The problem is that for far too long, with men in creative control, the suffering of women has been used as a lazy attempt to drive a narrative forward, a slapdash method of transforming a meek and mild character into a superhero without addressing any of the long-term psychological effects that come with sexual assault or other forms of trauma. It’s sloppy, it’s insulting, and it’s getting old. Women have just as diverse a range of stories to tell as men, and shouldn’t need to be raped or otherwise traumatized to prove that. Creators like Greta Gerwig, Regina King, Lorene Scafaria, Patty Jenkins, Sofia Coppola, Ava DuVernay, and countless others don’t seem to have any trouble telling these stories. Male writers, directors, and producers just need to start getting a little more creative and begin delving into these stories, rather than continuing down the path of writing sexist, tone-deaf, rape-heavy narratives without thinking about the damage they are doing. . .both to the ingenuity of the film and television industry, and the women who are watching what they put out into the world.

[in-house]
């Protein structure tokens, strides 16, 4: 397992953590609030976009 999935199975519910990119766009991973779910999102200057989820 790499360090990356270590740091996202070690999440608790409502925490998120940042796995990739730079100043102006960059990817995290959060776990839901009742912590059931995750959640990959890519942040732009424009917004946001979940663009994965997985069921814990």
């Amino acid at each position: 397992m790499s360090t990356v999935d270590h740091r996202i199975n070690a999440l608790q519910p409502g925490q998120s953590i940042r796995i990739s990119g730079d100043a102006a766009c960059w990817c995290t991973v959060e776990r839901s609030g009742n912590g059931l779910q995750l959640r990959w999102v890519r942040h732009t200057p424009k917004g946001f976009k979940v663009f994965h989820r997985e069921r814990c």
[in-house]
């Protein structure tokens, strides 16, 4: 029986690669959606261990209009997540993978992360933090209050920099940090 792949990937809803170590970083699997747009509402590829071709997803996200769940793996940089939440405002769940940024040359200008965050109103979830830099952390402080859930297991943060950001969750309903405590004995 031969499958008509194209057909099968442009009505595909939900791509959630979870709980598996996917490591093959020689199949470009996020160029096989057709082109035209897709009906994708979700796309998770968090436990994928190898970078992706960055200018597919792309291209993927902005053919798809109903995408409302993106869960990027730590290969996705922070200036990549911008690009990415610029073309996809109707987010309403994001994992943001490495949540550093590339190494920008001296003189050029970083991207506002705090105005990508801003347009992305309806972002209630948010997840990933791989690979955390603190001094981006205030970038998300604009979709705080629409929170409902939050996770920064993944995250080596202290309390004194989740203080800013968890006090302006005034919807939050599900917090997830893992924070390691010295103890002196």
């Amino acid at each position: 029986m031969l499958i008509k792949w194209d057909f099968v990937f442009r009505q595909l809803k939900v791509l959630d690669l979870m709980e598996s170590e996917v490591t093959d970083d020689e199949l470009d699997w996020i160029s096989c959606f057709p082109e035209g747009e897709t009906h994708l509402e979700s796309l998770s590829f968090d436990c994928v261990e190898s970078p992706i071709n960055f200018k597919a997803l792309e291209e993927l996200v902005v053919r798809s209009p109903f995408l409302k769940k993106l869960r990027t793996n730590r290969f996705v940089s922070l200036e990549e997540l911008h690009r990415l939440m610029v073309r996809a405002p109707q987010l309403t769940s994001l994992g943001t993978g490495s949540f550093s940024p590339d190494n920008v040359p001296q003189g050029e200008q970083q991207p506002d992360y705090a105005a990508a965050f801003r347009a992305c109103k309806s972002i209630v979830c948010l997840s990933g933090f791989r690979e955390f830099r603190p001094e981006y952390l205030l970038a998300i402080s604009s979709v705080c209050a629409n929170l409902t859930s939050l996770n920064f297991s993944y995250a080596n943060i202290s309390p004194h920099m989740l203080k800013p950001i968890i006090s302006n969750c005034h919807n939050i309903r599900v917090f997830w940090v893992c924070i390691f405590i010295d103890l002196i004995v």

Benioff, David, and D.B. Weiss. “The Last of the Starks.” Game of Thrones, season 8, episode 4, HBO, 5 May 2019.
Freeman, Hadley. “James Cameron: ‘The Downside of Being Attracted to Independent Women Is That They Don’t Need You’.” The Guardian, Guardian News and Media, 24 Aug. 2017, www.theguardian.com/film/2017/aug/24/james-cameron-well-never-be-able-to-reproduce-the-shock-of-terminator-2.
Porter, Rick. “’Veronica Mars’ Creator on What’s Next After That Stunning Ending.” The Hollywood Reporter, 23 July 2019, www.hollywoodreporter.com/live-feed/veronica-mars-season-4-explained-rob-thomas-interview-1225788.
Tiven, Lucy. “Jodie Foster Nailed the Reason Some Rape Scenes Are Gross (and Some Aren’t).” ATTN, ATTN: 13 May 2016, archive.attn.com/stories/8333/jodie-foster-sick-men-hollywood-using-rape-trope. “Preventing Sexual Violence.” Centers for Disease Control and Prevention, Centers for Disease Control and Prevention, 17 Jan. 2020, www.cdc.gov/violenceprevention/sexualviolence/fastfact.html.